Lest we forget and we be damned
'A woman was brutally murdered and nothing has changed'
Six months ago a journalist’s murder shook the world. The world and a few of us, a poor deranged few of us, are still in shock. But on the whole life in Malta goes on as usual.
We, the few, sound like old, battered records going on and on. Repeating the same thing; lighting more candles and appealing to the gods—or whoever lights the way—to conjure up something positive from this assassination.
We long to learn and unlearn; learn how to truly treat democracy, unlearn the ways of the tyrants who mobilise the masses with glitz, mesmerise with golden dust and providential grandiosity.
A woman was brutally murdered and nothing has changed. The attacks on her, her close family and her defenders go on unabated.
Who in government cares about the significance of this murder? She reported things so she deserved to die.
She was no saint, no Madonna tad-Duluri, so does not deserve to be remembered and commemorated.
The world—or those parts of the free world which truly believe in free journalism and not just in paying lip service to freedom of expression—is still aghast and heaps honours on our own dead journalist. Dead? Killed; assassinated; silenced.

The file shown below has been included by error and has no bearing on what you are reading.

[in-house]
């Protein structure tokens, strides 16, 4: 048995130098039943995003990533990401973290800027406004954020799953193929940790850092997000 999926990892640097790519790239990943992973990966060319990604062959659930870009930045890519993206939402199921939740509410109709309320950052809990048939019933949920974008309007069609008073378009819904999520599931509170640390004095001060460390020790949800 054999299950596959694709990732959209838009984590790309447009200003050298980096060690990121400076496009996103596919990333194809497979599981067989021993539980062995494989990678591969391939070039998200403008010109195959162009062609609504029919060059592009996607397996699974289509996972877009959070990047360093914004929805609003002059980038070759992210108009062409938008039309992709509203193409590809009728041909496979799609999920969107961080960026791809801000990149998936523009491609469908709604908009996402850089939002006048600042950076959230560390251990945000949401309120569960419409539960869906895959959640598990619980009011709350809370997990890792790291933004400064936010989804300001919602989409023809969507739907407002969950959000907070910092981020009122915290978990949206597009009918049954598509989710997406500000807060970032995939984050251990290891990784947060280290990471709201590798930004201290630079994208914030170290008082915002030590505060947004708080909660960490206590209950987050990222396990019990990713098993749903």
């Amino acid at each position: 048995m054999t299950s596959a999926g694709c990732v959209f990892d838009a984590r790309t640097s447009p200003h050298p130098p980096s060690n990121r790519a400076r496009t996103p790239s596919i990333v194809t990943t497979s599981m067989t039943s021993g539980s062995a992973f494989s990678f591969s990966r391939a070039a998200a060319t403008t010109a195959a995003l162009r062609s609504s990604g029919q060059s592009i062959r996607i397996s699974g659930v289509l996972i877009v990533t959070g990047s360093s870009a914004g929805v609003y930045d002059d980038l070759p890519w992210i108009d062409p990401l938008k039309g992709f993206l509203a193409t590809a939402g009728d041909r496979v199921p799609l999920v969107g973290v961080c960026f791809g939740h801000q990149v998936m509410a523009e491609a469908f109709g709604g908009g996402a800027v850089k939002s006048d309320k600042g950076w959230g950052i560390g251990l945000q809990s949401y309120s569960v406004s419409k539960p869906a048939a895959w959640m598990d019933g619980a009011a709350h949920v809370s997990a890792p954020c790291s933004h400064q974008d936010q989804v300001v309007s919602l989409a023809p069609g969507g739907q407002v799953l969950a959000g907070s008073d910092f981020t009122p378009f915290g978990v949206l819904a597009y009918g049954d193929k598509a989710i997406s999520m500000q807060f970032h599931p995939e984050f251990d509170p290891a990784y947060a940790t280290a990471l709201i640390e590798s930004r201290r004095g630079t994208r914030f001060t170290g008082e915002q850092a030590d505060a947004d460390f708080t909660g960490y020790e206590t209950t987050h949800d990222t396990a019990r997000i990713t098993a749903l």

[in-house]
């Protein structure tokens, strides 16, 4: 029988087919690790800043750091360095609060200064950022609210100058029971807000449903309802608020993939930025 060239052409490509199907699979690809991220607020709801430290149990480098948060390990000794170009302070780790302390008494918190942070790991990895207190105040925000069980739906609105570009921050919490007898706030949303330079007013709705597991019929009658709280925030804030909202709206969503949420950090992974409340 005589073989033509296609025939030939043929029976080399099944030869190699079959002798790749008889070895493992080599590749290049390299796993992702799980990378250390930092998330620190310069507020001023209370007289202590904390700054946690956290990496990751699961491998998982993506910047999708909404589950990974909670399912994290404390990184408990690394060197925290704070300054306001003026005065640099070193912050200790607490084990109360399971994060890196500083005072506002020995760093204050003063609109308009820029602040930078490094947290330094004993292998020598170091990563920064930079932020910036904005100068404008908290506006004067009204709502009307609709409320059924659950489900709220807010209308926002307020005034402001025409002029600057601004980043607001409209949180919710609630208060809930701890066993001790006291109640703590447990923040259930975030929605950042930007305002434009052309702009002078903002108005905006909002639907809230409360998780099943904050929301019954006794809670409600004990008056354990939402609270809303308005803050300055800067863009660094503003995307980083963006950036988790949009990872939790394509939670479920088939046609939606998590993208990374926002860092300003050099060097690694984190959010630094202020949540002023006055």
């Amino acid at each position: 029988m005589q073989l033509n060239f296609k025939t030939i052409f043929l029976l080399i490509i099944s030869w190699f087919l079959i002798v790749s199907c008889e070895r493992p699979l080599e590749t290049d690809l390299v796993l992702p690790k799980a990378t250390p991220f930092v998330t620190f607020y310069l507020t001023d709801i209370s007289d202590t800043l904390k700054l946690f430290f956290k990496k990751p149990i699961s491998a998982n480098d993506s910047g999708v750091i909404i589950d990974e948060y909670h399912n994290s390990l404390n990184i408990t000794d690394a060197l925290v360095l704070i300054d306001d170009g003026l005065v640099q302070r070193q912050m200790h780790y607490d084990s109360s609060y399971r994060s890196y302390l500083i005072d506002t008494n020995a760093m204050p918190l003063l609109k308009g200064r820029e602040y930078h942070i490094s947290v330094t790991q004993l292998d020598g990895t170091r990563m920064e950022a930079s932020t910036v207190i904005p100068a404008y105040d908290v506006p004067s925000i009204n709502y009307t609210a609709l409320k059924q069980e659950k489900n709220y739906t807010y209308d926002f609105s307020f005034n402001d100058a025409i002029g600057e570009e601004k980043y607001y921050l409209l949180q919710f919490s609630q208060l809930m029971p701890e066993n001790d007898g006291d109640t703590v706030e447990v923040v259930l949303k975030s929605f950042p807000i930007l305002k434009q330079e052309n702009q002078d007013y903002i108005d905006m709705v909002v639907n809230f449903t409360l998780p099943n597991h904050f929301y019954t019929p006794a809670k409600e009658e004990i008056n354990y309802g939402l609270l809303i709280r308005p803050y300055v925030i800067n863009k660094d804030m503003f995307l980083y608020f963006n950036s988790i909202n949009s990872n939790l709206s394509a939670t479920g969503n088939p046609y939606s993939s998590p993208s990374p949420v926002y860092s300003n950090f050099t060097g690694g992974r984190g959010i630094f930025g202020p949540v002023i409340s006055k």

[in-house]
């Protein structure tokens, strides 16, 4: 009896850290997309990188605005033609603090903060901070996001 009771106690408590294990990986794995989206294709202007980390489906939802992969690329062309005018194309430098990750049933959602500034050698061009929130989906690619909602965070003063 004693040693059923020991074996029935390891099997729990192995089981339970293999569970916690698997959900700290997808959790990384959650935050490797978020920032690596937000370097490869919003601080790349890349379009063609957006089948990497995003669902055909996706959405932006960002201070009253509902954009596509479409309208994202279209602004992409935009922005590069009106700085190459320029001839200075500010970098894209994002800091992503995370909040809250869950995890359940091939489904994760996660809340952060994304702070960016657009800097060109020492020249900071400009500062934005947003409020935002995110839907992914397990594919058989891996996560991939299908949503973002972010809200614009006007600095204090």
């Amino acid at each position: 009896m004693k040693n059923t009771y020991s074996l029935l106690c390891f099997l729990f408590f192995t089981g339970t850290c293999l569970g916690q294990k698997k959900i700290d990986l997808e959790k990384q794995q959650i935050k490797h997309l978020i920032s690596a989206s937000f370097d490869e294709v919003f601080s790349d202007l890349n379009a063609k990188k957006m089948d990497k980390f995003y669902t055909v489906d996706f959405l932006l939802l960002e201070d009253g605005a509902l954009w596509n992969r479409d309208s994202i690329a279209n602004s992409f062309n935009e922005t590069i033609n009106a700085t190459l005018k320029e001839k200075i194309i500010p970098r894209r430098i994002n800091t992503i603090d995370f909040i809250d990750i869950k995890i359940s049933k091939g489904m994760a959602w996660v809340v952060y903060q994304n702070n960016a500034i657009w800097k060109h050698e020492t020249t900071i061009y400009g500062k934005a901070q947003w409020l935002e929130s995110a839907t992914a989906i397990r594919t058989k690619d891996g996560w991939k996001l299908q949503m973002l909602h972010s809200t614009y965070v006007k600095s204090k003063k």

The underworld did not like her speaking out, so she was bombed out of existence.
And who now fights on her behalf? A few malcontents who see in her silencing a creeping takeover by the underworld and its close connections to people in power.
The underworld did not like her speaking out, so she was bombed out of existence. The only thing that matters to the authorities is that they have apprehended the ones who pressed—or allegedly pressed—the buttons that set the bomb in motion and silenced forever the voice of our only investigative journalist.
In a land which was the envy of many, all has now turned upside down. Rather than those in power uniting to find out what happened, why it happened and what facilitated this heinous crime, we have near-perfect collusion between the two main parties to keep silent about the Daphne murder and the Panama Papers.
Barring Simon Busuttil and a few other brave men we would face deafening silence.
The silence of the damned; the silence of those who do not wish to unearth too many horrors and connections to the underworld.
Simon Busuttil sounds like a voice in a wilderness, a voice which, in his fight to clean out politics, sounds ever more like a lost Don Quixote. Having high moral standing has practically become a lost cause.
To Simon Busuttil and the other lone fighters, to all the ones fighting to remind us all that Daphne Caruana Galizia must not be forgotten I say thank you, thank you for the flicker of light you are shedding in this dark hour for our country.